This interview is with someone I hope to hang out with in his neck of the woods. It’s been a while since I’ve been across the pond. He’s also got a wicked sense of humor, as you’ll see.

Interview: Tim C. Taylor
Tim C. Taylor
Tim C. Taylor

What is your quest?

My quest is to fill my backpack with many coins of gold and electrum. I shall win magical treasures, attain level 31, poke my doubters in the belly with a 10-foot pole, and sell a million books.

A million seller, eh? True, it’s just a number, but I love to think that long after I’m gone there will be someone to proudly say, “My great grandfather was an author. He was a million seller.” It’s an achievement that won’t need a word of explanation to be amazing a century hence, unlike for example the Nebula award for Best Novella (not that I’d dismiss such an award, but even today you have to explain what a Nebula award is, who SFWA are, possibly what a novella is, and undoubtedly why anyone not an industry insider should care).

And though it’s just a number, the implications are just as important. You don’t get to sell a million books unless you have an audience who loves what you do, and in that special form of love that means you get paid.

And like all good quests, even if I never catch up with my friends who have already finished this one, the journey itself is awesome.

What is your favorite color?

Bilious orc green.

I like to keep a rough working outline of the entire story before I start crafting scenes. I don’t require much detail; I don’t want it. What I will have is an understanding of the key twists and developments. I update the list as I write and discover more about the characters and the story, but I’ll have enough that I’m always sneaking in foreshadowing, clues, and early signs of big shifts to come. That way, when I throw a surprise twist it doesn’t feel contrived because it hasn’t come out of nowhere. That’s the theory, anyway.

What is the average flying speed of an unladen paint brush?

Fast enough to hurt, but not to kill. Stippling brushes can maim, though. Always wear protection.

Imagine the scene. You’ve a great idea for a novel series. It’s commercial. It’s part of a hot new subgenre, and every author you know is already earning thousands from this subgenre every month. But your idea is better. You have the logo. You’ve crafted the killer tagline. Your coffee is freshly brewed, and you’ve even cleared your desk of all clutter.

It’s time to get your fingers dirty and write.

Two months later, you still have the great idea, except that’s not what you actually wrote. Maybe, in retrospect, you wrote a spin-off or a prequel, but it’s no longer matching that awesome tagline.

I’ve had a few like that. My hard disk is littered with the dismembered corpses of good books – and they would have been good books – but they weren’t the commercial idea I set out with. The bodies will lay slowly festering for decades because I’ve already cut out the juiciest morsels and used them in work that did get published.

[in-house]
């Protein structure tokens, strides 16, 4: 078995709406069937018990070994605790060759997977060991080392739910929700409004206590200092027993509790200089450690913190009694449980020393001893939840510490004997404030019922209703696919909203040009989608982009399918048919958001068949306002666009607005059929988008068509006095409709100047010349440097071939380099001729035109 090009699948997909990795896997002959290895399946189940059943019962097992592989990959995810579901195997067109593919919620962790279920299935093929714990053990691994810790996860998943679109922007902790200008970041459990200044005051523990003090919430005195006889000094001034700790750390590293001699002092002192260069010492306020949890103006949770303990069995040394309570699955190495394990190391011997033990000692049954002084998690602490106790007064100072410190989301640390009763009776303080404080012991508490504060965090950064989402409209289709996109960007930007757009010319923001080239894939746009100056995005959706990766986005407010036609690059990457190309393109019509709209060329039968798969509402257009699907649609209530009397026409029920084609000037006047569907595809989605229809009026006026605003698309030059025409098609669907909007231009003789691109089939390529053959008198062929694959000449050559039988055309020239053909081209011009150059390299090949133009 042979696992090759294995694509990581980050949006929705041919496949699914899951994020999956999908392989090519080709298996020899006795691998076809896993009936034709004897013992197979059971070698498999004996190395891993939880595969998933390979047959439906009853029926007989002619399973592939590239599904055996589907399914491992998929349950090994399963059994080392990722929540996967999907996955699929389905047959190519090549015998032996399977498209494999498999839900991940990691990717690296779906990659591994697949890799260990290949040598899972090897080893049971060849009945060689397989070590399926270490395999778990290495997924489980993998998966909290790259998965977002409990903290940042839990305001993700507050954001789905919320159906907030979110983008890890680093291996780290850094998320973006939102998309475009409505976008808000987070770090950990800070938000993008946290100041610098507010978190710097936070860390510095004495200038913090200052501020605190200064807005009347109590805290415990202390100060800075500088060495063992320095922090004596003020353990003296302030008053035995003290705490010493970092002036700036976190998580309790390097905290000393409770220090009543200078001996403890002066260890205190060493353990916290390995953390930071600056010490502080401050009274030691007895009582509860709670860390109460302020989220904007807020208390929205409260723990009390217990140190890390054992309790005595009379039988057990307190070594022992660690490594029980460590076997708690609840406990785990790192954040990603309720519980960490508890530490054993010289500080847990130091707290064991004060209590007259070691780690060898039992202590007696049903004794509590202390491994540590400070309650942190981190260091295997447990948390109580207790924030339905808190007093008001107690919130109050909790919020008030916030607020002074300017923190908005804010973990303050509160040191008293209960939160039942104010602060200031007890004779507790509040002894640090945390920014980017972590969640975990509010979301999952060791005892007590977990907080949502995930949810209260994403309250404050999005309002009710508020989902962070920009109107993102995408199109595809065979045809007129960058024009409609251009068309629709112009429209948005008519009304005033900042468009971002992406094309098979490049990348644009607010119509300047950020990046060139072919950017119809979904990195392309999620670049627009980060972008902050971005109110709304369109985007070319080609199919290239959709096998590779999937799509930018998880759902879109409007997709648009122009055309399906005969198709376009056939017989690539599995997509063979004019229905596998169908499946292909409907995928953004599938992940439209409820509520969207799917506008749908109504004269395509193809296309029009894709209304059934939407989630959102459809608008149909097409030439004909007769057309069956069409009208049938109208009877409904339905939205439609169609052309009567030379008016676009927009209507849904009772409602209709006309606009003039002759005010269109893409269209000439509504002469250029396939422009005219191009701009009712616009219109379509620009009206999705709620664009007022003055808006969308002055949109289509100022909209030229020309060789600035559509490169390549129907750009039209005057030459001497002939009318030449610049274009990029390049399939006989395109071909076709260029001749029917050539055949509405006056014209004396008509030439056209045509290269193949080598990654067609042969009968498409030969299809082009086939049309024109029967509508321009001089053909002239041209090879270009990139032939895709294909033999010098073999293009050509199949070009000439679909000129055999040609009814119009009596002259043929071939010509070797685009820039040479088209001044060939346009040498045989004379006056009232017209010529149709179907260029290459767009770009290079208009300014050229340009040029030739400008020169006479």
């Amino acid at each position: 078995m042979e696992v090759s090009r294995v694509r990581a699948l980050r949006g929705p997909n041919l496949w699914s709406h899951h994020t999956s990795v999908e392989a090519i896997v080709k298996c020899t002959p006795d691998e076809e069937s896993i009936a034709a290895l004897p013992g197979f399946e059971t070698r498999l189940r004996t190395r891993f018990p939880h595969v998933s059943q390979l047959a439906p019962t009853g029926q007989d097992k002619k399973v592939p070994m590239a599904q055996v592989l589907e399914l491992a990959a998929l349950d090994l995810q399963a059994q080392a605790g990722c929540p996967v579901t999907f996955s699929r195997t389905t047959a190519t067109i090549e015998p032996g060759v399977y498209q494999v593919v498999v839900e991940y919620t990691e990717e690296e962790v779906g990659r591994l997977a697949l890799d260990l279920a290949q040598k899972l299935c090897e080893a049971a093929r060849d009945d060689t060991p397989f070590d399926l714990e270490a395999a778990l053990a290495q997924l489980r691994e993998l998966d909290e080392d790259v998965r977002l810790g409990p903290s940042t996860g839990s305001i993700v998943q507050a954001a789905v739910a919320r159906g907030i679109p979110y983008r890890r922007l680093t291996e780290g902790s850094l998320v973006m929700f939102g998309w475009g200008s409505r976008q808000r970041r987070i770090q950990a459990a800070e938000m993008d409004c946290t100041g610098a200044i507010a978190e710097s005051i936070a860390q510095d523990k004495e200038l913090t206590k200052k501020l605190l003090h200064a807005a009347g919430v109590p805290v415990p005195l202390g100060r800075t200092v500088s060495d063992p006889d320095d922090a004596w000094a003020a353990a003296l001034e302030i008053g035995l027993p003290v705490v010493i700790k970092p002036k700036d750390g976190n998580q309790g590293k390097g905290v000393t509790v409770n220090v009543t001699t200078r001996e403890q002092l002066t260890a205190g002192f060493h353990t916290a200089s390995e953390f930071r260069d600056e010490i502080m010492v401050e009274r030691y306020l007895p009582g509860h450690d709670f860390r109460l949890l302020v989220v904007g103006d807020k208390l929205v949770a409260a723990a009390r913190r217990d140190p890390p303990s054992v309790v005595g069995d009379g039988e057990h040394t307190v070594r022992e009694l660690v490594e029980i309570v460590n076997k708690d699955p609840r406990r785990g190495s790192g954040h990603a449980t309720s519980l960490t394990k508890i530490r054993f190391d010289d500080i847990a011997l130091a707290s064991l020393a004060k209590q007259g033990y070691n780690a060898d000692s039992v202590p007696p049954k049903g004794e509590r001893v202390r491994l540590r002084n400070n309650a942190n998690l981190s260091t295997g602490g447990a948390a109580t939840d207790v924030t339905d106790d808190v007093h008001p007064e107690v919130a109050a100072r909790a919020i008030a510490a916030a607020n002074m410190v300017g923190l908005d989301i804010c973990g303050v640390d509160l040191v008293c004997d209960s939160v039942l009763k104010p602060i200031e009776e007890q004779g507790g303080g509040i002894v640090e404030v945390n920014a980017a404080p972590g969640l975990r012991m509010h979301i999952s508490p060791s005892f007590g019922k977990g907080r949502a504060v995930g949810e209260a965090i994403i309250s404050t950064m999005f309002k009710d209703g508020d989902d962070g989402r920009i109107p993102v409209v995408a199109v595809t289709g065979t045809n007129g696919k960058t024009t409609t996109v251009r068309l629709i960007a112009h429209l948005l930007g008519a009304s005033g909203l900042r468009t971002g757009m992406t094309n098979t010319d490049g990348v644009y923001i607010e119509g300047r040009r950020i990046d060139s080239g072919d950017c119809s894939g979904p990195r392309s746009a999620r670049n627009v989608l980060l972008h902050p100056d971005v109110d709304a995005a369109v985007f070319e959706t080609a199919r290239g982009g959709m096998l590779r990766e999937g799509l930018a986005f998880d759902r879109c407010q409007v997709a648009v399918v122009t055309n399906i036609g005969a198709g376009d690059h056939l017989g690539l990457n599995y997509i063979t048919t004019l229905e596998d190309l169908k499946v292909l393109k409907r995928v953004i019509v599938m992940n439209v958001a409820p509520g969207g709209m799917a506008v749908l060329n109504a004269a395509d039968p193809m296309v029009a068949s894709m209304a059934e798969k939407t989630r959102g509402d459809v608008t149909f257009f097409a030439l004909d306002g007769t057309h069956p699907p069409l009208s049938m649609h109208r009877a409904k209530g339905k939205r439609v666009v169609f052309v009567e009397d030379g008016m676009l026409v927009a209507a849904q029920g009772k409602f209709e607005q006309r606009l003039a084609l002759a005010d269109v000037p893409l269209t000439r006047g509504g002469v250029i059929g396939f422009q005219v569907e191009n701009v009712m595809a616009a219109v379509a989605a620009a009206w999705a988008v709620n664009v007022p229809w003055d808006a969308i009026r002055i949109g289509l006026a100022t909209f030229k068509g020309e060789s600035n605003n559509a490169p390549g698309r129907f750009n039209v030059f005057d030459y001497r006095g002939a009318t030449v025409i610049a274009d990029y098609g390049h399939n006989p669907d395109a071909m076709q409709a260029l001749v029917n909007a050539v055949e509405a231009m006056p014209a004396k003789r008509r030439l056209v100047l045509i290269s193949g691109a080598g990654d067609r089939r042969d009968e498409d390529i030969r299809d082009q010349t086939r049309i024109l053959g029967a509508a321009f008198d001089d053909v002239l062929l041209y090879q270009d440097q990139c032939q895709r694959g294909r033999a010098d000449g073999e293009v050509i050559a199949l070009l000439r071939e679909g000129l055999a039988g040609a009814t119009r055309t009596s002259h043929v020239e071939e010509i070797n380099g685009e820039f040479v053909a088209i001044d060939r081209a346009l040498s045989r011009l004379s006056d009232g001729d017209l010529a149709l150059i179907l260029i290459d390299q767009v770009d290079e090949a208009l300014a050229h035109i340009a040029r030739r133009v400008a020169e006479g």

These days I’m much better at being my own editor and ask myself ‘how I will sell this book’ all the way through the writing process.

What are the powers of your personal Holy Hand Grenade?

My holy hand grenade has the power of light. Dark, ruddy, dappled, strobing, actinic, artificial and primeval: if I can’t get a vivid sense of how the light works in a scene that I’m about to write, then I know I haven’t imagined it well enough to craft it as viscerally as I would like.

I might skim through a rough outline of the scene and come back to it later, or go somewhere else away from my desk, shut my eyes (not advisable while driving or operating heavy machinery) and imagine harder.

Lightning Round

  • Favorite Muppet? James Corden.
  • Crunchy or Creamy? Crunchy. Especially satisfying if it’s the bones of my enemies.
  •  Favorite Sports Team? Colchester United Football Club.
  •  Cake or Pie? Pie. Obviously.
  •  Lime or Lemon? Both. With plenty of ice.
  •  Favorite Chip Dip?  Thick gravy. Maybe with melted cheese. Oh, you mean crisps. Something with garlic, then.
  • Wet or Dry? Dry and then wet for a smooth finish.
  • Favorite Musical Performer We’ve Never Heard Of? Rick Derringer. Maybe he’s better known by American mercs, but he draws a blank when I mention him to Brits. Favourite slab of Derringer vinyl: Sweet Evil (1977). Here’s the official Sony upload of Drivin’ Sideways on YouTube. Rick gets such a rich tone in the solos, not only from his axe but also the Coke bottle accompaniment. https://youtu.be/Qqp1xW8MmjA.
  • Whisky or Whiskey? Yes. Speyside whisky mostly, though also Islay malts. I do enjoy a Bourbon or Connemara occasionally. One day, I’ll try an English whiskey; they’re just starting to get bottled after a hundred-year break.
  • Favorite Superhero? SLAINE MacRoth  https://youtu.be/2S-yzQONzTM
  • Favorite 1970s TV show? Blake’s 7.